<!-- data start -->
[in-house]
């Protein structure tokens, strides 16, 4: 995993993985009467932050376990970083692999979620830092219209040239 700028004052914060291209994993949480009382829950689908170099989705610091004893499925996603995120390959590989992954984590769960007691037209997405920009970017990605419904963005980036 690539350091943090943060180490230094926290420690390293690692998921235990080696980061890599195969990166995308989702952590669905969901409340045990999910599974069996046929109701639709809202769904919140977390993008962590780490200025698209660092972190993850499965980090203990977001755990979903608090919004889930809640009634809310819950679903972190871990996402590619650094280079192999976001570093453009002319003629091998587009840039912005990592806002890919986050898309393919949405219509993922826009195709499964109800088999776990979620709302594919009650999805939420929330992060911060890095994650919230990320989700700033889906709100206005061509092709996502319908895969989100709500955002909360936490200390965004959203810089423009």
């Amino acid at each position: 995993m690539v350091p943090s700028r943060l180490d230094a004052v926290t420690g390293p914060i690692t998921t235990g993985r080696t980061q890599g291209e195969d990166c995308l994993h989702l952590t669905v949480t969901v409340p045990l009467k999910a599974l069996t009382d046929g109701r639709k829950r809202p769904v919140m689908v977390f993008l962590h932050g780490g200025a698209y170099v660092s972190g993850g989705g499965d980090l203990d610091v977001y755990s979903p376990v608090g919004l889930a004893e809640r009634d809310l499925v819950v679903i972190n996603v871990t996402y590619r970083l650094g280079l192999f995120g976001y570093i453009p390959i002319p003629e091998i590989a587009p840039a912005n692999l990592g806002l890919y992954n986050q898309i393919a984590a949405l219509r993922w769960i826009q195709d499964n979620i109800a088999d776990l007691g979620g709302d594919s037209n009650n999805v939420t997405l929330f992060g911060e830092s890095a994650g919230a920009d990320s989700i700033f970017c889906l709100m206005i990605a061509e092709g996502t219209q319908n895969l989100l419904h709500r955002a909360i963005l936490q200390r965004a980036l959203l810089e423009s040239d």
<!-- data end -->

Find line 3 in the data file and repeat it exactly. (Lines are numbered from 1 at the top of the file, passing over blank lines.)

């Amino acid at each position: 995993m690539v350091p943090s700028r943060l180490d230094a004052v926290t420690g390293p914060i690692t998921t235990g993985r080696t980061q890599g291209e195969d990166c995308l994993h989702l952590t669905v949480t969901v409340p045990l009467k999910a599974l069996t009382d046929g109701r639709k829950r809202p769904v919140m689908v977390f993008l962590h932050g780490g200025a698209y170099v660092s972190g993850g989705g499965d980090l203990d610091v977001y755990s979903p376990v608090g919004l889930a004893e809640r009634d809310l499925v819950v679903i972190n996603v871990t996402y590619r970083l650094g280079l192999f995120g976001y570093i453009p390959i002319p003629e091998i590989a587009p840039a912005n692999l990592g806002l890919y992954n986050q898309i393919a984590a949405l219509r993922w769960i826009q195709d499964n979620i109800a088999d776990l007691g979620g709302d594919s037209n009650n999805v939420t997405l929330f992060g911060e830092s890095a994650g919230a920009d990320s989700i700033f970017c889906l709100m206005i990605a061509e092709g996502t219209q319908n895969l989100l419904h709500r955002a909360i963005l936490q200390r965004a980036l959203l810089e423009s040239d």